New Hampshire Congresswomen Ann McLane Kuster and Carol Shea-Porter were sworn in Thursday in Washington, D.C.
The Democrats are now part of the first all-female federal delegation in United States history. They join Republican Sen. Kelly Ayotte and Democratic Sen. Jeanne Shaheen.
Kuster, who was appointed to the House Agriculture Committee, released the following statement:
“It’s a great honor to join the U.S. House of Representatives and to serve the hardworking people of New Hampshire’s Second District. We face many challenges as a state and country, but there is so much we can achieve if we’re willing to put politics aside and do what’s right for middle class families. From creating jobs and reducing the deficit, to strengthening our education system and protecting the environment, we have a chance to come together to move our state and country forward. I’m eager to get to work with colleagues on both sides of the aisle to do just that.”
New Hampshire Democratic Party Chair Ray Buckley released the following statement Thursday:
"Congresswoman Shea-Porter, of course, is returning to the body in which she served two terms. During that time she was a tireless fighter for veterans, a strong proponent of health care reform, and a fierce advocate of the middle class. More than anything else, Congresswoman Shea-Porter has always put the citizens of her district first, never caving to special interests or outside influences."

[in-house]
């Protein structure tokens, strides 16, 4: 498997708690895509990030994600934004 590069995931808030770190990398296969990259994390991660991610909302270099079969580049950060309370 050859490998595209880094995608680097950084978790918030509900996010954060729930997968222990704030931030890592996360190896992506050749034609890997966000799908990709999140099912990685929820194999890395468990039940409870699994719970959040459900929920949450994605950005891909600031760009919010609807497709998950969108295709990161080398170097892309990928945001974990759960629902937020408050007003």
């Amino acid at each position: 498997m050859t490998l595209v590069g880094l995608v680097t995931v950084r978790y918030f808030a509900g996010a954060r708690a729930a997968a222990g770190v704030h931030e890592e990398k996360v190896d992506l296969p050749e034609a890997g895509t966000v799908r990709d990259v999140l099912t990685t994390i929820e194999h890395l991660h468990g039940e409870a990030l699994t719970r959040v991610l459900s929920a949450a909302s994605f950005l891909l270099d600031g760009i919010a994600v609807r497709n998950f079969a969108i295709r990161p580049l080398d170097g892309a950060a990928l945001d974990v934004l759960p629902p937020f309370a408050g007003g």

"As an adoption attorney and advocate for nonprofits, Ann McLane Kuster has always stood up for the disadvantaged and underprivileged. When she gets to Washington she will use that lifetime of experience to fight for education, health care, and middle class families. I know that with Congresswoman Kuster representing them, the people of District Two, and indeed all of the citizens of New Hampshire will be in good hands."
Editor's Note: This story was originally published with a photo of female lawmakers provided to us by Nancy Pelosi's office. We removed the photo when it came to our attention that the photo had been doctored to include four lawmakers who were late to the photo shoot.